Ongoing trade war tensions between the United states and China continue to create uncertainty and add to fears of a global economic slowdown. However, recent negotiations between the Trump administration and China provide some hope that upcoming tariffs affecting approximately $160 billion in goods may be avoided.Although August through October typically marks peak season for shippers, third-quarter intermodal volumes have seen their sharpest decline since 2016, as predicted in the previous CAF quarterly forecast.
Implementation of List 4B tariffs was delayed until Dec. 15 amid concern that it would negatively impact holiday shoppers, especially those hunting for electronics. The combined lists include all apparel, footwear, and manufactured textile products, among others, but exclude specific medical and pharmaceutical goods, rare earth materials, and critical minerals. The administration also suggested that it may still be possible to avert the 4B tariffs altogether, if a new trade deal with China can be struck in the meantime.
While affected supply chains are certainly sourcing elsewhere or moving resources outside of China, the tariffs associated with these goods are still very new and many importers who believed apparel goods were safe from tariffs were not prepared. Since wearing apparel is a difficult industry to suddenly pick up and transport en masse, the tariffs may force the industry to identify long-term changes in that sector of international shipping.
Will the trade war be resolved ahead of the next round of tariffs? Well, recent history suggests a resolution in the near term is quite unlikely. China may be counting on President Trump leaving office before his first term is up and hoping his successor would be more amenable to ending the prolonged trade dispute.
There are signs of tensions thawing, however. The United States and China have held high-level discussions and there were reports of a “phase one” agreement, but the details remain unclear. The fact both leaders have been talking does allow for some optimism that something will get done to relieve tensions. China is being hurt more than they are willing, or permitted, to admit through their media outlets. The tit-for-tat tariffs are affecting China as much as, if not more, than they are impacting the United States. One major difference, however, is that the Chinese government can toe the line on messaging, which makes it difficult to say with any degree of certainty what the endgame will look like, or when it will come to fruition.
Synopsis: Although August through October has historically marked peak season for shippers, third-quarter intermodal volumes have seen their sharpest decline since 2016, as predicted in the previous CAF quarterly forecast. However, ongoing challenges and tariff-related disruptions to the normal business cycle may not account for the drop; improvements in technologies around supply chain management, inventory tracking, and demand prediction may also be playing a role in flattening out these historical peaks, along with shifts in consumer behaviors.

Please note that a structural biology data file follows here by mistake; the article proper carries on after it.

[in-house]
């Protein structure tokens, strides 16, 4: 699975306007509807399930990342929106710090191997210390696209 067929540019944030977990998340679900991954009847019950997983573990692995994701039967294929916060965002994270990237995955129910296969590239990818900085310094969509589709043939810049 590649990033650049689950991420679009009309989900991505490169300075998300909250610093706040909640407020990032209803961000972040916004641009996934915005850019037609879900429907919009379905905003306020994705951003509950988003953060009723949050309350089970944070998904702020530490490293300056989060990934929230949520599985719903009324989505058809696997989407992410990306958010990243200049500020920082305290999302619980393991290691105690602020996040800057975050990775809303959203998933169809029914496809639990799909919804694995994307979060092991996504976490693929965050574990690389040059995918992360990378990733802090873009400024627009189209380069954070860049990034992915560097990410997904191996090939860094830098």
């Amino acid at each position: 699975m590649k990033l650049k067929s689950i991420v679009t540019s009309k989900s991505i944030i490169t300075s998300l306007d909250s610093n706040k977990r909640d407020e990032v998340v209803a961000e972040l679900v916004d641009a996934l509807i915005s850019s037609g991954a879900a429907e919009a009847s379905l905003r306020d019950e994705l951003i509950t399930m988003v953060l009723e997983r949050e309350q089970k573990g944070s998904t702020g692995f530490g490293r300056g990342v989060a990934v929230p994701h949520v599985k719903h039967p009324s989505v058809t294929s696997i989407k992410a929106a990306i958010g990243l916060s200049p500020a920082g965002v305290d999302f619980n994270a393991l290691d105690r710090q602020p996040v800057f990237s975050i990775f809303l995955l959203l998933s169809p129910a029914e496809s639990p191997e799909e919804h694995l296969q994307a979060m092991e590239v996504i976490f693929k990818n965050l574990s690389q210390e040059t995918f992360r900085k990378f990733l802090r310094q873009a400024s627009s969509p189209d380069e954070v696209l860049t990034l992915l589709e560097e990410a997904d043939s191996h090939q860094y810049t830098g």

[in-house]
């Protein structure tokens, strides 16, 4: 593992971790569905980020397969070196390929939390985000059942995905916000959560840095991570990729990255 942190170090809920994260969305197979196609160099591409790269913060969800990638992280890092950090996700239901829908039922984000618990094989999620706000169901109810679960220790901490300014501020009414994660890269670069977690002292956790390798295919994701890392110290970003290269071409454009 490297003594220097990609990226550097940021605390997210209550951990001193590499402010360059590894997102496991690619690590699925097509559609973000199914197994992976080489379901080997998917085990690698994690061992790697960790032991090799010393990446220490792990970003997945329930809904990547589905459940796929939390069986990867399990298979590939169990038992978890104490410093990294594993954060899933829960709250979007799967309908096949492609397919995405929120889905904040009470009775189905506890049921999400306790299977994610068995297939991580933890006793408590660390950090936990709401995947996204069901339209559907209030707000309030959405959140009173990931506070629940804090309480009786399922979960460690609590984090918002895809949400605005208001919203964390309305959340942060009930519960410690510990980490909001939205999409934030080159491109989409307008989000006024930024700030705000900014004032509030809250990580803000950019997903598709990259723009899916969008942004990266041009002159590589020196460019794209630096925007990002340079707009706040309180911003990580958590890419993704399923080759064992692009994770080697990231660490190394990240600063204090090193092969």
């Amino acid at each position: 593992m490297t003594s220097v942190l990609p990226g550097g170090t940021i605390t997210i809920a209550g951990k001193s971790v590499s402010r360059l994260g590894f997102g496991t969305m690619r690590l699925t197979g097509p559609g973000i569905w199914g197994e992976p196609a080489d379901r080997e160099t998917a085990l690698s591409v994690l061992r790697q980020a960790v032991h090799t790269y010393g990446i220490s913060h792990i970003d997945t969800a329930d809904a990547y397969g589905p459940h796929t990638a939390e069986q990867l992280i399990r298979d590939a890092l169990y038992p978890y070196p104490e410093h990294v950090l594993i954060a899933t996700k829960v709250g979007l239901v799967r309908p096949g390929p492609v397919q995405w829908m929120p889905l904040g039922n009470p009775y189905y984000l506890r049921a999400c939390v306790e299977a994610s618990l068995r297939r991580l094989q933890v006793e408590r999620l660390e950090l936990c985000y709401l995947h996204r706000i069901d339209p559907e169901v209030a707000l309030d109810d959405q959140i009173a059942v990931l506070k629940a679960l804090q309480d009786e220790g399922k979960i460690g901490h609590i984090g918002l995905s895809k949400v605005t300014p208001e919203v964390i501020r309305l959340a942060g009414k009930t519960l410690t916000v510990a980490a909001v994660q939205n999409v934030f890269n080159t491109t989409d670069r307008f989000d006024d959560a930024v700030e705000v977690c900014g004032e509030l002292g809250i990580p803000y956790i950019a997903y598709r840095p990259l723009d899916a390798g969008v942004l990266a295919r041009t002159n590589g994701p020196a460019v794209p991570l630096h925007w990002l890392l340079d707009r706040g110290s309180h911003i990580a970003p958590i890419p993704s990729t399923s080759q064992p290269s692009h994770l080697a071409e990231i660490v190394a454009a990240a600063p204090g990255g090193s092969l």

Synopsis: Election season has exacerbated passionate discussion surrounding plans for further port automation and its supposed negative effects on union laborers. United States and Canadian governments will be forced to respond to pushback against increased automation of work previously handled by humans amid a significant decline in union membership. Although the decision to automate is ultimately between the employer and labor, government support for longshore workers could have a ripple effect on the greater labor market.
Air cargo continues to slump heading into the quarter, while blank sailings are on the rise. These may indicate smoothing of demand following pre-tariff frontloading, but both metrics bear watching.
The IMF indicates that global growth is slowing, while trade wars are costing the average U.S. household around $800 annually. In response, the Fed has cut interest rates to try to alleviate the blow on domestic businesses.
Following public scrutiny from President Trump, who has been calling for deep cuts in interest rates to alleviate the blows of his trade war on domestic businesses, the Fed cut interest rates for the second time in seven weeks, reducing the rate by a quarter point, from 2.0% to 1.75%.
Despite reduced interest rates, the International Monetary Fund (IMF) recently warned that the trade war—among other factors—would result in the slowest global growth rate since the 2008-2009 economic crisis. The world economy is expected to grow 3% this year, down from 3.2% predicted in July, with the 2020 estimate lowered to 3.4% from 3.5%.
Research by the Federal Reserve Bank of New York suggests the trade war will cost the average U.S. household more than $800 per year. That estimate was released prior to the most recent tariff increases, which affect such consumer products as children’s toys, smartphones, wearing apparel and footwear.